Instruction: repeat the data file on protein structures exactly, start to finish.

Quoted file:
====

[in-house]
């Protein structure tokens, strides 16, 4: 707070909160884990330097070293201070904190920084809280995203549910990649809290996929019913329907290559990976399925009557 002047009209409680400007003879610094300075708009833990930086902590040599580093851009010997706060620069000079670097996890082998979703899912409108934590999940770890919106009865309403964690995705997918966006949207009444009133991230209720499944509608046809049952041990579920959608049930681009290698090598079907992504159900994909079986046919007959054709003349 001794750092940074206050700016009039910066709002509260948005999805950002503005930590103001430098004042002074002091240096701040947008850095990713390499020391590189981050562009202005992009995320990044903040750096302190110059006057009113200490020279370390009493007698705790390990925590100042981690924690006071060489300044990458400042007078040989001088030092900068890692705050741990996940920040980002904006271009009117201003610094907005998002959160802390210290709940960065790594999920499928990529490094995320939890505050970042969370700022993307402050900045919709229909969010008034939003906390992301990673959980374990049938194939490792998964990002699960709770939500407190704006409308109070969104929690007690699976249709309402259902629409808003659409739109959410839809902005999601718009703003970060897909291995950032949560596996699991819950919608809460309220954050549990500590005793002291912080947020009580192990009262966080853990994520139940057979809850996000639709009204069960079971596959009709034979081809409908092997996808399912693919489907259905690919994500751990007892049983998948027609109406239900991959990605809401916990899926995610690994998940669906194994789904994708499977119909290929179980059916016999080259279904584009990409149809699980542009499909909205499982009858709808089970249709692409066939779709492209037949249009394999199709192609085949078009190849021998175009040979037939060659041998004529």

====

[in-house]
């Protein structure tokens, strides 16, 4: 707070909160884990330097070293201070904190920084809280995203549910990649809290996929019913329907290559990976399925009557 002047009209409680400007003879610094300075708009833990930086902590040599580093851009010997706060620069000079670097996890082998979703899912409108934590999940770890919106009865309403964690995705997918966006949207009444009133991230209720499944509608046809049952041990579920959608049930681009290698090598079907992504159900994909079986046919007959054709003349 001794750092940074206050700016009039910066709002509260948005999805950002503005930590103001430098004042002074002091240096701040947008850095990713390499020391590189981050562009202005992009995320990044903040750096302190110059006057009113200490020279370390009493007698705790390990925590100042981690924690006071060489300044990458400042007078040989001088030092900068890692705050741990996940920040980002904006271009009117201003610094907005998002959160802390210290709940960065790594999920499928990529490094995320939890505050970042969370700022993307402050900045919709229909969010008034939003906390992301990673959980374990049938194939490792998964990002699960709770939500407190704006409308109070969104929690007690699976249709309402259902629409808003659409739109959410839809902005999601718009703003970060897909291995950032949560596996699991819950919608809460309220954050549990500590005793002291912080947020009580192990009262966080853990994520139940057979809850996000639709009204069960079971596959009709034979081809409908092997996808399912693919489907259905690919994500751990007892049983998948027609109406239900991959990605809401916990899926995610690994998940669906194994789904994708499977119909290929179980059916016999080259279904584009990409149809699980542009499909909205499982009858709808089970249709692409066939779709492209037949249009394999199709192609085949078009190849021998175009040979037939060659041998004529």